New grads and job changers are often confronted with a similar dilemma: do you take your first job offer or do you hold out for a position as big as your ambitions?
I was lucky to be interning at a television network as the days ticked down on my college career, doing work that directly aligned with my dreams and my soon-to-be degree. Luckier still, an entry-level position at the network opened up just as I was preparing to paper the state with applications. The catch? It was an administrative position, not directly in television production as I dreamed.
Ultimately, I decided to take the sure thing and accepted a position as the executive assistant to a senior vice president. I was still creative-adjacent, I reasoned, and I really liked the idea of a steady paycheck.
Looking back on it now, I think these types of administrative jobs can often be disregarded by new grads, unless you’re directly on this track. That was my inclination.
In college we’ve spent four or more years immersed in the dream of our futures, often working in our industry through internships or other programs. When we graduate, it feels like our next step should be further up the ladder. It can be challenging, humbling, to have to take what feels like a step backward.
But that type of thinking is shortsighted. Ursula Burns, the former CEO of Xerox, described her 1990 executive assistant job as “the most important she’s ever held.”
Victoria Rabin, founder and CEO of the Executive Assistants Organization and Behind Every Leader conferences, feels similarly.
“I can say with conviction that I owe a vast amount of my success today as a business woman from my experience as an executive assistant,” she said. “I became an executive assistant simply to have a front seat next to the smartest people in the world. I wanted to learn from the best leaders and heavy hitters in the business while being in a supporting role. …
“It was without doubt the most influential time of my entire life, and simultaneously the most challenging and rewarding. I wouldn’t change a single moment of it.”
I can see where they’re coming from. My job as an executive assistant was foundational for my career to date, and I attribute some of what I consider my most useful skills to this start.
It’s probably fair to say you’re unlikely to land this sort of a job if you don’t already have a pretty solid grasp of business communication. But, sitting at the right hand of the boss, you can expand this into a playbook of epic proportions.
You are witness to hundreds of written and in-person interactions and will quickly get a sense for what works and what definitely doesn’t.
For example, what is:
Make note of the best practices you observe and the worst. When you become a manager yourself, you’ll have a great foundation for how to treat the people who report to you and for how to manage up.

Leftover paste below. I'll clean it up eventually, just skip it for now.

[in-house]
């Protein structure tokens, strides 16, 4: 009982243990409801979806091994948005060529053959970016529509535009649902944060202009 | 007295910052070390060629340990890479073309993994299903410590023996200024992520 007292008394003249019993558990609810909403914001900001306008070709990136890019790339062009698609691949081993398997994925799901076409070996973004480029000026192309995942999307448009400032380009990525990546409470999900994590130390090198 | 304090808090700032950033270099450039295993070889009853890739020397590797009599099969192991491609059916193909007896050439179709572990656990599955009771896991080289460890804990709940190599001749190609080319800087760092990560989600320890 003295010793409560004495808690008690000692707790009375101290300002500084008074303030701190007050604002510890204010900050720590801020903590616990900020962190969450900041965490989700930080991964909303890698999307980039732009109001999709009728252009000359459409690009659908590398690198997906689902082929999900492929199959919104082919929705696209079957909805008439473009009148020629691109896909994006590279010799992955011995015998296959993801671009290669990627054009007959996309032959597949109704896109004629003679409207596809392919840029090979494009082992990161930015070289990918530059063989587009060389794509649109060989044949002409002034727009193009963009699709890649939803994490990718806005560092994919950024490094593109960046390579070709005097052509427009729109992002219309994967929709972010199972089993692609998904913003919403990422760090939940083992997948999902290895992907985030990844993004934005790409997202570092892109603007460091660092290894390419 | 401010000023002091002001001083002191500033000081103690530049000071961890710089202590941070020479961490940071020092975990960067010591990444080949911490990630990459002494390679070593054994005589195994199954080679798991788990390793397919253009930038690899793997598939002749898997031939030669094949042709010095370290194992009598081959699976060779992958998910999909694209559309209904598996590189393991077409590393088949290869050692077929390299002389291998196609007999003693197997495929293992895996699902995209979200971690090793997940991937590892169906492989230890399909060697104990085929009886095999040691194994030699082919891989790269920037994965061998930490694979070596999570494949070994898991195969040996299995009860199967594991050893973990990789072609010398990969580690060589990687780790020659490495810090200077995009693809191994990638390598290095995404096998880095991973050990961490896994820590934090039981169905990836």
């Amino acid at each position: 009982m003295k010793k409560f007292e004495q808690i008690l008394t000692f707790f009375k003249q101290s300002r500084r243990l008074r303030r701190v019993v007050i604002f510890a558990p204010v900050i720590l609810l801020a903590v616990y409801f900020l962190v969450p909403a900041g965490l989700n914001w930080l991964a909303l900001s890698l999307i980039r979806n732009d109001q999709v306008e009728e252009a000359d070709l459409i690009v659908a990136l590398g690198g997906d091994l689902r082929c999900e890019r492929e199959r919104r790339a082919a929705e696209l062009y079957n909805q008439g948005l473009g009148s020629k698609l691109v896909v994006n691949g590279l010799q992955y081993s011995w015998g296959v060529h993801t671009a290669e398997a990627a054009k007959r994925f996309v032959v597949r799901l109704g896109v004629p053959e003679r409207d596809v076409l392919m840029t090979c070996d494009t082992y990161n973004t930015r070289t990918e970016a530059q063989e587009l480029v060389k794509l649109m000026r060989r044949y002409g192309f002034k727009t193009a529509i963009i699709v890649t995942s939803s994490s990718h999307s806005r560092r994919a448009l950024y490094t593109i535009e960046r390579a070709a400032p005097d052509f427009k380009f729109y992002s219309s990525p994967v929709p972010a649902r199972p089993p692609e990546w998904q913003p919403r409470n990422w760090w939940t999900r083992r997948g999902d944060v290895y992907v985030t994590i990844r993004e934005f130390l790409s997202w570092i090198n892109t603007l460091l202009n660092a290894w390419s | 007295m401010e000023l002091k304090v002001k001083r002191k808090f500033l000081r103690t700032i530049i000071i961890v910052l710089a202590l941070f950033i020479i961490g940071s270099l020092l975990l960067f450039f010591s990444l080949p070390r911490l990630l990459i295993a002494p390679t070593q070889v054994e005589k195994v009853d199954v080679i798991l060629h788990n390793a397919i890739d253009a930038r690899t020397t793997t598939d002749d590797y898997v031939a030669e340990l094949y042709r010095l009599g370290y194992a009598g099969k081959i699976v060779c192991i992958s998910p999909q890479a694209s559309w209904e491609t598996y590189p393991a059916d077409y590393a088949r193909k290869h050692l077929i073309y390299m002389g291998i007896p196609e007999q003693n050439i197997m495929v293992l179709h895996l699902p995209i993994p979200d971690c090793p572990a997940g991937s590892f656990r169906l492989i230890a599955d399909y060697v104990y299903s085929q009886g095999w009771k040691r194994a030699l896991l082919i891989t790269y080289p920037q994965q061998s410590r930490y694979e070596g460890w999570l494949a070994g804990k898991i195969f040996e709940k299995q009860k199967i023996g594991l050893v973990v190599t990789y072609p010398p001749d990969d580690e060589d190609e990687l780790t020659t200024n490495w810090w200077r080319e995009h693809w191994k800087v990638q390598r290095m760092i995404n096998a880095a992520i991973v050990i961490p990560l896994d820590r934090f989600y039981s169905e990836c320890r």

Coming out of a production-focused program in college, I really had little idea of corporate structure and all the interrelated dependencies that are necessary to get things done.
As an assistant to an executive, however, I quickly learned who the decision-makers were and what the different departments were responsible for. I was allowed entry into meetings that I otherwise wouldn’t have even known about and was responsible for disseminating information that was sensitive and important.
I went into the experience openminded and eager to learn and was able to soak up a ton. As I moved on to other positions within this company and then others, I found I had a little more patience for bureaucracy because I had an appreciation for the players and the rules. And when I had a problem or a question, I had a better sense of how to direct my query.
Once you establish that you can rock this assistant gig, you’re more likely to start expanding the edges of your job description. This is great—and if you play your cards right it can lead to opportunities down the road—but it can also mean you have two jobs to balance.
Now you have to manage your work for the executive you assist and your own projects. And the only way you’re going to get to keep doing more is if you don’t mess it up.
From my experience, the skills you need to succeed at this double life are also essential project management tools:
Executive assistant and administrative assistant positions offer tremendous opportunity. Rabin cautions, however, that “it takes a certain breed of individual to take on the role of an executive assistant.”
“Whether the employer is aware of it or not, they seek an assistant with an insatiable hunger to learn the business, the ability to represent their personal and/or company brand, to act on their behalf in their absence, to protect and honor their business relationship and lastly, to act as a strategic partner and confidant,” she said.
Ultimately, your first job—or any job—is what you make of it. If you excel in the work you’re assigned, you’re way more likely to be given bigger and better things to manage. Do not limit yourself by fixating on your job title. Fixate on what you can learn and how it can bolster your advancing career.
Marissa identifies as a Leo, an only child, a Jersey girl, a musical theater geek, a media producer and a champion of cheese. She cut her teeth with Court TV’s documentary unit in NYC, earned her stripes developing cable programming with Powderhouse Productions in Boston and in 2009 jumped into public media with Twin Cities PBS in Saint Paul. She’s adapted well to the North Coast lifestyle and thinks everyone needs a little hygge in their heart.